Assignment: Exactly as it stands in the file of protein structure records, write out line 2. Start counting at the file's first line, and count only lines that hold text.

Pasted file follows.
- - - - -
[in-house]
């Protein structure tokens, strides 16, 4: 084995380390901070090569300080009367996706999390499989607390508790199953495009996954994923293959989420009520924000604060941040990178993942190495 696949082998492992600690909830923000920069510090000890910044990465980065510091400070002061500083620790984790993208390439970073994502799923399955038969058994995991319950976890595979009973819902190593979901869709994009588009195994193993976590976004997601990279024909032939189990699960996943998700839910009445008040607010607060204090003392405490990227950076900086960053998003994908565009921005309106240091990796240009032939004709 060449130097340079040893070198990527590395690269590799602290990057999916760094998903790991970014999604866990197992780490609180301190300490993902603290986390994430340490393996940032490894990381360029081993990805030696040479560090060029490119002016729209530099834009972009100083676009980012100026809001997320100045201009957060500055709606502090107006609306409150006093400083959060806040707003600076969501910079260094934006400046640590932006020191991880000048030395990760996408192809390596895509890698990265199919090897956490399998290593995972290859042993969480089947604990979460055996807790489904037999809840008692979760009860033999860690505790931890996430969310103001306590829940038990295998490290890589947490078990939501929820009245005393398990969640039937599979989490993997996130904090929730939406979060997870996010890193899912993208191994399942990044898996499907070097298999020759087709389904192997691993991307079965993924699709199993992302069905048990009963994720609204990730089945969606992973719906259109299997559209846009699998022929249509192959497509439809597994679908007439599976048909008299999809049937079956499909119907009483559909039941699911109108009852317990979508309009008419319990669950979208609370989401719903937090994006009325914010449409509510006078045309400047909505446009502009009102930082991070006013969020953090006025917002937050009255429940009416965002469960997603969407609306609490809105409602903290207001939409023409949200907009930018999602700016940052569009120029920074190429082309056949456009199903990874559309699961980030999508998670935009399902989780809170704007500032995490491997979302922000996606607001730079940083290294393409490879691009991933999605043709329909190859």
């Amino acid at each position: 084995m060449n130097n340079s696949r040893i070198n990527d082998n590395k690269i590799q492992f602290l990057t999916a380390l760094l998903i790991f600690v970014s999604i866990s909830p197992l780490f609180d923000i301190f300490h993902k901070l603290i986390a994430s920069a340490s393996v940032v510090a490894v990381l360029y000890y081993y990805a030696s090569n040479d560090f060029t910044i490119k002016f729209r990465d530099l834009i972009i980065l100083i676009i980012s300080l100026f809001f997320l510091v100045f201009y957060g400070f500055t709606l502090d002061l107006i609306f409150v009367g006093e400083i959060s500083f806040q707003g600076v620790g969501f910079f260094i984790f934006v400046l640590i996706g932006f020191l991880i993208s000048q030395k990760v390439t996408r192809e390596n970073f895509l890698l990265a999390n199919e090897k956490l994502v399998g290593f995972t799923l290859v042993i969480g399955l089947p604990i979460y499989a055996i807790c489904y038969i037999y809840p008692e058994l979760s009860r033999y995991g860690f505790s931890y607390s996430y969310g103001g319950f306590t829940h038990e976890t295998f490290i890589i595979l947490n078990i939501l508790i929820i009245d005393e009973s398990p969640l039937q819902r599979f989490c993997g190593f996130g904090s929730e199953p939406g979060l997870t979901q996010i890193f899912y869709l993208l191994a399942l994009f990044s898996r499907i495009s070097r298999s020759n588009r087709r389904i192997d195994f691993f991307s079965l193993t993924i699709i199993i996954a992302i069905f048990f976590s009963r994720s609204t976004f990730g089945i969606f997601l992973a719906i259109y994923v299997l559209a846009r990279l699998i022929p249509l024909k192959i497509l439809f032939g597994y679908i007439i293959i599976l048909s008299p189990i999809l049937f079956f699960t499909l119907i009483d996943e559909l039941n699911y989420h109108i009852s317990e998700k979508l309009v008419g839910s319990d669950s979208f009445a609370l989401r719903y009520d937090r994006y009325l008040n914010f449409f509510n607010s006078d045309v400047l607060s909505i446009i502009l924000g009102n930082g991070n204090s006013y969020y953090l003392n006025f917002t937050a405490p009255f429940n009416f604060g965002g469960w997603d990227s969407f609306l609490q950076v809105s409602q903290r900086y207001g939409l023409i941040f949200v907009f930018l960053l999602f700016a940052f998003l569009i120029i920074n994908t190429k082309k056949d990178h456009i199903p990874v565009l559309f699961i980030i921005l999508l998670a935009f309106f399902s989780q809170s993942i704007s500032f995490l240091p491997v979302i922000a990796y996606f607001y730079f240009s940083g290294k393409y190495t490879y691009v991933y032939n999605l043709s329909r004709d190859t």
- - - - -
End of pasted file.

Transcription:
């Protein structure tokens, strides 16, 4: 084995380390901070090569300080009367996706999390499989607390508790199953495009996954994923293959989420009520924000604060941040990178993942190495 696949082998492992600690909830923000920069510090000890910044990465980065510091400070002061500083620790984790993208390439970073994502799923399955038969058994995991319950976890595979009973819902190593979901869709994009588009195994193993976590976004997601990279024909032939189990699960996943998700839910009445008040607010607060204090003392405490990227950076900086960053998003994908565009921005309106240091990796240009032939004709 060449130097340079040893070198990527590395690269590799602290990057999916760094998903790991970014999604866990197992780490609180301190300490993902603290986390994430340490393996940032490894990381360029081993990805030696040479560090060029490119002016729209530099834009972009100083676009980012100026809001997320100045201009957060500055709606502090107006609306409150006093400083959060806040707003600076969501910079260094934006400046640590932006020191991880000048030395990760996408192809390596895509890698990265199919090897956490399998290593995972290859042993969480089947604990979460055996807790489904037999809840008692979760009860033999860690505790931890996430969310103001306590829940038990295998490290890589947490078990939501929820009245005393398990969640039937599979989490993997996130904090929730939406979060997870996010890193899912993208191994399942990044898996499907070097298999020759087709389904192997691993991307079965993924699709199993992302069905048990009963994720609204990730089945969606992973719906259109299997559209846009699998022929249509192959497509439809597994679908007439599976048909008299999809049937079956499909119907009483559909039941699911109108009852317990979508309009008419319990669950979208609370989401719903937090994006009325914010449409509510006078045309400047909505446009502009009102930082991070006013969020953090006025917002937050009255429940009416965002469960997603969407609306609490809105409602903290207001939409023409949200907009930018999602700016940052569009120029920074190429082309056949456009199903990874559309699961980030999508998670935009399902989780809170704007500032995490491997979302922000996606607001730079940083290294393409490879691009991933999605043709329909190859």